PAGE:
Coltan is a black metallic ore from which the elements niobium and tantalum are extracted.
Tantalum from coltan is used to manufacture electronic capacitors, used in almost any kind of electronic device including consumer electronics products such as mobile phones, DVD players, video game systems and computers.
The exploitation of coltan in legally protected areas such as Kahuzi-Biega National Park (KBNP) in the Democratic Republic Congo, poses a grave threat to gorillas and other species. Coltan mining has also been cited as helping to finance serious conflict in the Democratic Republic of the Congo.
KBNP is a UNESCO World Heritage Site and was once home to approximately 8,000 Grauer’s gorillas (also known as eastern lowland gorillas, Gorilla beringei graueri) along with thousands of other species. The KBNP population of Grauer’s gorilla was contiguous with populations in adjacent Kasese forests, and together they represented 86 per cent of the world total for this subspecies.
Within the KBNP coltan is located in numerous sites both in the Eastern Highlands around the foothills of Mt. Kahuzi and Mt. Biéga and the Western Lowlands. The 'coltan boom' made the exploitation of these coltan deposits highly lucrative for the local communities around the KBNP. Thousands of people rushed into the area to mine both outside and inside the KBNP. At the peak it was estimated that there were around 12,000 artisanal miners working illegally within the KBNP.
Miners are far from food sources and have been hunting gorillas. The gorilla population has been seriously reduced and is now critically endangered. In Central and West Africa an estimated 3–5 million tons of so-called "bush meat" is obtained by killing animals (including gorillas) each year.
However, the Congolese people have been caught up in a fight over their country’s vast natural resources with little benefit accruing to themselves. A UN report concluded that ‘extracting the maximum commercial and material benefits’ has become ‘the primary motive’ of the military and militia groups involved in this war. This plunder had developed into ‘systematic and systemic exploitation’. The report concluded that plundering, looting, racketeering, and criminal cartels with worldwide connections have become commonplace in occupied areas and represent the next serious security problem in the region.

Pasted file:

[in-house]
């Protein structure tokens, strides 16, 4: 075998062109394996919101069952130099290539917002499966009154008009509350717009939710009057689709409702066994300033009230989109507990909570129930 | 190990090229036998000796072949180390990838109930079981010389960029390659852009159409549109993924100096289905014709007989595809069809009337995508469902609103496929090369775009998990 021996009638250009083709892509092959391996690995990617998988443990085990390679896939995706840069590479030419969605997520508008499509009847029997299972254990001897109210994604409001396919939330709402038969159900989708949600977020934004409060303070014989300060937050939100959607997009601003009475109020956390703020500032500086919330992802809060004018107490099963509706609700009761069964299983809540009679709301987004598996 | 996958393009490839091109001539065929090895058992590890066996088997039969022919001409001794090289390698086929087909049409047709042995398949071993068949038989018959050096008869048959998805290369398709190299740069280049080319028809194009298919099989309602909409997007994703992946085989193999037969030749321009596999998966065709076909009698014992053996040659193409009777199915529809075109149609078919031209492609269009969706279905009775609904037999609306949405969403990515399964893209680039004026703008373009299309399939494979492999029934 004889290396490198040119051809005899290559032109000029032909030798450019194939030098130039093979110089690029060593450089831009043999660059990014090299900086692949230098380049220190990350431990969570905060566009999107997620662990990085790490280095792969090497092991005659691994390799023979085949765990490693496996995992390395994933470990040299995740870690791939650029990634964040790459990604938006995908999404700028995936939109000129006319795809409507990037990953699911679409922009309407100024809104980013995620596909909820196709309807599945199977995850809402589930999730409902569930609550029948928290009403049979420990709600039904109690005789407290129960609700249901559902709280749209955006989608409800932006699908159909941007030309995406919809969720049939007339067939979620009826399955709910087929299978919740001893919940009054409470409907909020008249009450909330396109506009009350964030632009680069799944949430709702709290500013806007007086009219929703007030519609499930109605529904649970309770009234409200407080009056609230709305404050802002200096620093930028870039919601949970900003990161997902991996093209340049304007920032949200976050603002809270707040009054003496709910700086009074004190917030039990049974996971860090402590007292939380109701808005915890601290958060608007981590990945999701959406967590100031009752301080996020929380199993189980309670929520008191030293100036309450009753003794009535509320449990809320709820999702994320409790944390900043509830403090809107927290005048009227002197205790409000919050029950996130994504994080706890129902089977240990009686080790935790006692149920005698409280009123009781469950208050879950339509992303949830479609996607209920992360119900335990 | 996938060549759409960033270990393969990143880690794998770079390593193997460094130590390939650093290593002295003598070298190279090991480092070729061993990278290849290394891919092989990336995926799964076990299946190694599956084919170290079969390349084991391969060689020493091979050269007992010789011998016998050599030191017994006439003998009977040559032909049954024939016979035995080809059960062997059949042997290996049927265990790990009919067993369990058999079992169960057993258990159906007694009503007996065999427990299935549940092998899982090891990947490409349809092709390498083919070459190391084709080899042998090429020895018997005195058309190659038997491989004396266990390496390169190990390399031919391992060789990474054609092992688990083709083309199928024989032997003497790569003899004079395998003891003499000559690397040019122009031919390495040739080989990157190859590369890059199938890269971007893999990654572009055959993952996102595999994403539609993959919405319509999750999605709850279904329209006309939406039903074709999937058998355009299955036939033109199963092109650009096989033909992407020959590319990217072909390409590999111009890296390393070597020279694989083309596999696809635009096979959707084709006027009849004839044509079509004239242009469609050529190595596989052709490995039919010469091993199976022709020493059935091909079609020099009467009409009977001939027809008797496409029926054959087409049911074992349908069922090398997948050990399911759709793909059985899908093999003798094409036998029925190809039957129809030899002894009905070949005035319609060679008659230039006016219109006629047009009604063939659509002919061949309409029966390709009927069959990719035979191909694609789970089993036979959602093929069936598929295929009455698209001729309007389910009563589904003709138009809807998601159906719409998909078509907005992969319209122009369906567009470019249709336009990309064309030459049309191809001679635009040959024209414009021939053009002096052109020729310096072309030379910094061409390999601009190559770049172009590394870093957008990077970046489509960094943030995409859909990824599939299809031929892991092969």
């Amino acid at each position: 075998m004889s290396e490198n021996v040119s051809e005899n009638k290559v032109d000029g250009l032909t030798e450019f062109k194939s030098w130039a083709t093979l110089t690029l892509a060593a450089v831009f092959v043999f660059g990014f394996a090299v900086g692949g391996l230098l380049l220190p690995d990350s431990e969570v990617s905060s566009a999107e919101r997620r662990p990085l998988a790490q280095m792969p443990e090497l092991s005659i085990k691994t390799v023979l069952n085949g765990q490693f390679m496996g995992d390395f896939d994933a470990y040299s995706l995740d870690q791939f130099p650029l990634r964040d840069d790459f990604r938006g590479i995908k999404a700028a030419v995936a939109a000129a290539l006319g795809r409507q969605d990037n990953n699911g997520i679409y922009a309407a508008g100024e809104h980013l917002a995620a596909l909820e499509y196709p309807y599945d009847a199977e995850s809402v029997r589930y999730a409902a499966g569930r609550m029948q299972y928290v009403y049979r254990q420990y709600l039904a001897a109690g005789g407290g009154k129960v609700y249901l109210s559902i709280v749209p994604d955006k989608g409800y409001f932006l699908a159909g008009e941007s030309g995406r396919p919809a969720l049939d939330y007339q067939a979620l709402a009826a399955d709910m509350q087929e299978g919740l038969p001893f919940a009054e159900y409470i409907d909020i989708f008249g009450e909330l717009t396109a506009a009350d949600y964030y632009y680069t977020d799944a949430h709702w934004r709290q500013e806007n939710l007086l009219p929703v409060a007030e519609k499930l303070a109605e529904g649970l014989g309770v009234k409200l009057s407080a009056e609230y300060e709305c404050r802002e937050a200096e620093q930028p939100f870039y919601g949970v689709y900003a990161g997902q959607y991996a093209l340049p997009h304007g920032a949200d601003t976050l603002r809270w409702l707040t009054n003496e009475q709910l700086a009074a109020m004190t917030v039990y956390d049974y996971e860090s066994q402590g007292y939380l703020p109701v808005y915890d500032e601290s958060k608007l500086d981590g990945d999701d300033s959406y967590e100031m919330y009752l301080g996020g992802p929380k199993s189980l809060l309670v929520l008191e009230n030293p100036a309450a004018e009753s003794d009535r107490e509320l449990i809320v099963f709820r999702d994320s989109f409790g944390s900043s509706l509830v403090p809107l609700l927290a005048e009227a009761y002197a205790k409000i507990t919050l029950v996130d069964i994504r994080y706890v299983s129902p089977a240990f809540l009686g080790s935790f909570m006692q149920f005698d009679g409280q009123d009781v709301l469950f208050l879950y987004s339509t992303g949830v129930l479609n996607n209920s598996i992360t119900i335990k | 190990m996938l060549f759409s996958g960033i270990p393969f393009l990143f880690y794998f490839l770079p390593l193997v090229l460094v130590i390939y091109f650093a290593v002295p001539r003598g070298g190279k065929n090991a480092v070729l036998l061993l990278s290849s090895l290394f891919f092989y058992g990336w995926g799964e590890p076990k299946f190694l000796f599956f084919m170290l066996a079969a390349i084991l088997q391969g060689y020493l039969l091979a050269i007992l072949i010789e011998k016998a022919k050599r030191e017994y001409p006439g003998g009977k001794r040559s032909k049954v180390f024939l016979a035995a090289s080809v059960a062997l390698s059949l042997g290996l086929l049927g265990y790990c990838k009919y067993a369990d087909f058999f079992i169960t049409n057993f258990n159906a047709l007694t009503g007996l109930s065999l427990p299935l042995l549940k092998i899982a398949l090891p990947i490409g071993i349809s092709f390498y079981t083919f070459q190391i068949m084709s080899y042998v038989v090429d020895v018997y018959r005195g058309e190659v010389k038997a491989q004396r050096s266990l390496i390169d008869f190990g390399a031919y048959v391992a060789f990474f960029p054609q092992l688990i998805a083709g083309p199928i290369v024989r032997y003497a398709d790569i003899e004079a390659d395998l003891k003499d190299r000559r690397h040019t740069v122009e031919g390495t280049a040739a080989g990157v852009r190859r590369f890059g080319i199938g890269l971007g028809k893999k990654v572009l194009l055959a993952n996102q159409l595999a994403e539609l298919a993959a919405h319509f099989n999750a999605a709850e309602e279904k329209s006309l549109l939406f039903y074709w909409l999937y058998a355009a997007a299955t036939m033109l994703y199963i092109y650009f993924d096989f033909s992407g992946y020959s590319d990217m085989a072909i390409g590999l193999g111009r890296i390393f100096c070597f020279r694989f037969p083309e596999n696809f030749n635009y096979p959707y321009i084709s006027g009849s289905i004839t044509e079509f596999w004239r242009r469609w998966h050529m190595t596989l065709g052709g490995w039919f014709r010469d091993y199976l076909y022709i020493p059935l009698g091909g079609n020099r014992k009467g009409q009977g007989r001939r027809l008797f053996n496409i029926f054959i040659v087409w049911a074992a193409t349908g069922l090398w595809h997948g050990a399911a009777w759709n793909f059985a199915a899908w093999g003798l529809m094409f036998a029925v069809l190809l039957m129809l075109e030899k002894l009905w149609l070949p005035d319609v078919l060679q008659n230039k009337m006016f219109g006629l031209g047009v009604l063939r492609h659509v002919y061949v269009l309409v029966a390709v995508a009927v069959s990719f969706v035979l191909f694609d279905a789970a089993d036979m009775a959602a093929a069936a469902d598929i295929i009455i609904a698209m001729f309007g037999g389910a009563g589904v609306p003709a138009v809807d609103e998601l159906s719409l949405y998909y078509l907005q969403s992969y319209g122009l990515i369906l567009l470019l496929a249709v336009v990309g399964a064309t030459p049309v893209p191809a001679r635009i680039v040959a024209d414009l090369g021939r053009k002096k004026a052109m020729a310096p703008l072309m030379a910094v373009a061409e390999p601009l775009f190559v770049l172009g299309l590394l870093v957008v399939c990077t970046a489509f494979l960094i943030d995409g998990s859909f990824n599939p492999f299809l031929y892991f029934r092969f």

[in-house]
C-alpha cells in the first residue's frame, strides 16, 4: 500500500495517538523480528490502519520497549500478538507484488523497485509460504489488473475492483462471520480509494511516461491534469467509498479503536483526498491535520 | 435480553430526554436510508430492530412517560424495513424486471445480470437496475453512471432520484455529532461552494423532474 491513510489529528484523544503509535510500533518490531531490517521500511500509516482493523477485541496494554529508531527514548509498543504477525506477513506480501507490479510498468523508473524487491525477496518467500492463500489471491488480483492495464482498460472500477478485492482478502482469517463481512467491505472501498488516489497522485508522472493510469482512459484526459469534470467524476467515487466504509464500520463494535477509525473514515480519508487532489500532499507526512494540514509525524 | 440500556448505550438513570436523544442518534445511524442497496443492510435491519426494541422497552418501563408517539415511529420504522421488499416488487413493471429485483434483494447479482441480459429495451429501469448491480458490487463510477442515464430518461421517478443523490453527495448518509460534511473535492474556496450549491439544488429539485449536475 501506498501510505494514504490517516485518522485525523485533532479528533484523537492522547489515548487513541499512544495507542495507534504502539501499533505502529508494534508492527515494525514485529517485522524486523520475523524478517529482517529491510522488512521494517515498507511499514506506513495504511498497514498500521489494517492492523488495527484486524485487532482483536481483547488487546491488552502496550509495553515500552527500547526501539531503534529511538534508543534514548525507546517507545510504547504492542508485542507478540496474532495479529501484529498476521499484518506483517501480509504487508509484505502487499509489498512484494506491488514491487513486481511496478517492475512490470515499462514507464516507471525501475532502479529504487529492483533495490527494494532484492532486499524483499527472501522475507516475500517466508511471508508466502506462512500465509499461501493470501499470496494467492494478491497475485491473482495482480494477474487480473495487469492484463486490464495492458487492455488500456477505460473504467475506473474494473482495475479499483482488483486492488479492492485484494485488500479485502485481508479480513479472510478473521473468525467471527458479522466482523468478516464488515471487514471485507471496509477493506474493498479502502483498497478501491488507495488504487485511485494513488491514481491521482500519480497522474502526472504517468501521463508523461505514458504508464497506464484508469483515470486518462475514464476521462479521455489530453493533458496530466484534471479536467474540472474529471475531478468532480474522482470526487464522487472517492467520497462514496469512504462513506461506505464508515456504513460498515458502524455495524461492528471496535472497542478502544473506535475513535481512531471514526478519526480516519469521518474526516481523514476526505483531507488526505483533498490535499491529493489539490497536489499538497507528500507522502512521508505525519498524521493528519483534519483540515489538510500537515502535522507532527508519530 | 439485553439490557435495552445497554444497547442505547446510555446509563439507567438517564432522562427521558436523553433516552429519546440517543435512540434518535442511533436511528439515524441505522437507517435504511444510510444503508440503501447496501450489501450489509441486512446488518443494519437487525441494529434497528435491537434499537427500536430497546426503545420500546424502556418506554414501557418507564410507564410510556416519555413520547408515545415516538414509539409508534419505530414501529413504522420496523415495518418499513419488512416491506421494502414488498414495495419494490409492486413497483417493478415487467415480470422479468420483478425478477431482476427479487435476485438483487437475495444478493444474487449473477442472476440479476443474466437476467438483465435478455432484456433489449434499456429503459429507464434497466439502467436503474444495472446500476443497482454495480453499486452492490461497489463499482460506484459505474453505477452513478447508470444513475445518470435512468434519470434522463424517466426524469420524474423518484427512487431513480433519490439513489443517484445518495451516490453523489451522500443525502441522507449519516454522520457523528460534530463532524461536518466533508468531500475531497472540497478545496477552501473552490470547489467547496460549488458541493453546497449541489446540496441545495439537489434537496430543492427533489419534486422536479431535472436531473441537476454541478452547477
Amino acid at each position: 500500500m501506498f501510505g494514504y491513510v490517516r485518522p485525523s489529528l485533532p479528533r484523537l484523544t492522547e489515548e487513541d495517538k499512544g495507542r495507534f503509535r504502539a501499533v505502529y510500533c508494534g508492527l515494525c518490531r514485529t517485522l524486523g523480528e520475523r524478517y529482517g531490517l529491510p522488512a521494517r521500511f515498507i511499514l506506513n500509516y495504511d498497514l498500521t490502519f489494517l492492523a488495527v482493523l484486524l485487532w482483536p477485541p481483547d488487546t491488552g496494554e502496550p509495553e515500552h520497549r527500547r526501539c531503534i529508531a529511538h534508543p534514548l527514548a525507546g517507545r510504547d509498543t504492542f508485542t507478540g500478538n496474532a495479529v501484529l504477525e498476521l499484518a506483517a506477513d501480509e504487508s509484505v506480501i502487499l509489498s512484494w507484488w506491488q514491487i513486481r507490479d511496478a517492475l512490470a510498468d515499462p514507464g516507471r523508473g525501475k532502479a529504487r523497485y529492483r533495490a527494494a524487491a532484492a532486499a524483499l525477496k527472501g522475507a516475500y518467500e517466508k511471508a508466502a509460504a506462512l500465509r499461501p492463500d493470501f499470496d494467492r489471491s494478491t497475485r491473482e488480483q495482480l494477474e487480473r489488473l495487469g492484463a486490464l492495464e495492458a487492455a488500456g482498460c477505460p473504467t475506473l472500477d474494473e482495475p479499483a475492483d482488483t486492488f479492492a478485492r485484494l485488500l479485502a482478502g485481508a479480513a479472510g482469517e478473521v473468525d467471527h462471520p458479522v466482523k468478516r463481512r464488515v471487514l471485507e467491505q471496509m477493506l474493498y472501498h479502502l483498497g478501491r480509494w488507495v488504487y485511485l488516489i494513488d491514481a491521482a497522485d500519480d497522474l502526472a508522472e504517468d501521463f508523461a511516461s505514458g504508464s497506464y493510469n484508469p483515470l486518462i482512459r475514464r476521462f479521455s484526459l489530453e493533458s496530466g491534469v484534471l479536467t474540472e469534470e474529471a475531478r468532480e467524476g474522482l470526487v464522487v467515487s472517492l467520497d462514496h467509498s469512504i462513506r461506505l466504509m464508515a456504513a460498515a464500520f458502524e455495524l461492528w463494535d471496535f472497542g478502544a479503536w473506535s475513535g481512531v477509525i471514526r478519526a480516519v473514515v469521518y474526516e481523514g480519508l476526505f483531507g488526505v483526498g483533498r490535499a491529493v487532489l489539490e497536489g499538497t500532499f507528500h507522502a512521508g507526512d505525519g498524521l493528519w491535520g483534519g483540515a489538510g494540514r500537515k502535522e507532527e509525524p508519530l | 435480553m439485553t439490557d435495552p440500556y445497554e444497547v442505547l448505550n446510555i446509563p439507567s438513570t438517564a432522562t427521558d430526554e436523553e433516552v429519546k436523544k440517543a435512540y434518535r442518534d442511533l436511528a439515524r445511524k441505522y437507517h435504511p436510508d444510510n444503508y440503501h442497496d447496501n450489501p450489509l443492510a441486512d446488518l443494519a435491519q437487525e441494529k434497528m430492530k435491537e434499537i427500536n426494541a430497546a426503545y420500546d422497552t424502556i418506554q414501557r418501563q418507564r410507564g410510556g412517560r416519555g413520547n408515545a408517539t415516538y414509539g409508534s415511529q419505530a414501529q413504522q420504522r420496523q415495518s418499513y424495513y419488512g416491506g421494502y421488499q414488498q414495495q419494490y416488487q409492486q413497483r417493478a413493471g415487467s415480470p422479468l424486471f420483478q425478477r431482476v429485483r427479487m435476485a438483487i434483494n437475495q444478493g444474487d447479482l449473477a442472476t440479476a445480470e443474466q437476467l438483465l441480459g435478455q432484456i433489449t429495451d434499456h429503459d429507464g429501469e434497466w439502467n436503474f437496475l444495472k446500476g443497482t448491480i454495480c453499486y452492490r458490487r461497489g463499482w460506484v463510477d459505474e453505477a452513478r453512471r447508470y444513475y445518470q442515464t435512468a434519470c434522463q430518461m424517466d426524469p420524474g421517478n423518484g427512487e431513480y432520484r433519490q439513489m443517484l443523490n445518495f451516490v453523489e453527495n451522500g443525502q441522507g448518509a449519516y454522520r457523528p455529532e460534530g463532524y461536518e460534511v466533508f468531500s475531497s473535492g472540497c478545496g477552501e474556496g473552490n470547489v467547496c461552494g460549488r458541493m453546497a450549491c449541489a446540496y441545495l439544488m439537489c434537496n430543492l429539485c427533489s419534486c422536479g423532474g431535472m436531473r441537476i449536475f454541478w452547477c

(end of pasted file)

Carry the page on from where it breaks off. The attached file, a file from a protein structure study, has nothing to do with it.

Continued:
Skulls of gorillas and elephants killed during the coltan boom (photo by Ian Redmond].It remains to be seen how many - or how few - of Kahuzi-Biega’s 3,600 elephants and 8,000 gorillas have survived the massacre in the lowland area, but it is hoped that relict populations could have retreated to, or survived in, the most inaccessible parts, furthest from the mining areas. The only accurate data are from the highland area, which has lost all of its 350 elephants and half of its 258 gorillas (ICCN census funded WCS and DFGFI).
From indirect evidence, it appears that the KBNP and Kasese population of Grauer’s Gorilla may have been reduced to under 1,000. The other nine populations listed by Hall et al (1998) numbered in the tens or hundreds a decade ago. The population in Maiko National Park is thought to have escaped the heavy poaching, but the sub-species as a whole may have been reduced from about 17,000 to only 2 – 3,000, a crash of 80-90 per cent.
Moreover, the indications are that the biodiversity of the Kahuzi-Biega region has beenseriously, if not irreparably, damaged. If action is taken immediately, however, recovery in the long term may be possible even now. But if further procrastination and bureaucratic delays prevent effective and co-ordinated action, the word from the conservationists on the ground is that it will be too late.
When peace returns to the region, the successful gorilla tourism of the 1970s and 1980s should resume, financing the conservation work and bringing benefits to the surrounding communities. Revenue sharing schemes such as those already operating in South-west Uganda should also be introduced to benefit surrounding communities, which in turn should lead to acceptance and support for conservation work.
Significant human and financial resources in a state of peace and security and the presence of a legitimate and caring 'State' are necessary for success. There is also a need to convince the Government and NGOs to assist with other problems like access to water and food, affordable fuel and electricity, training, access to credit and linkages with legitimate and fair mineral buyers.
Collection campaigns by numerous zoos and NGO are raising awareness of the problem while at the same time giving everybody the opportunity to become active. For every mobile phone collected, a certain sum is donated for gorilla conservation projects. Functional phones are resold, broken phones are recycled and the valuable mineral reused, thereby reducing the demand for coltan.
A good example of such an initiative is the campaign ‘They are calling on you’, organized by several Australian Zoos. Have a look!
Born Free Foundation / Dian Fossey Gorilla Fund International Report
Source: Year of the Gorilla
© 2012 Great Apes Survival Partnership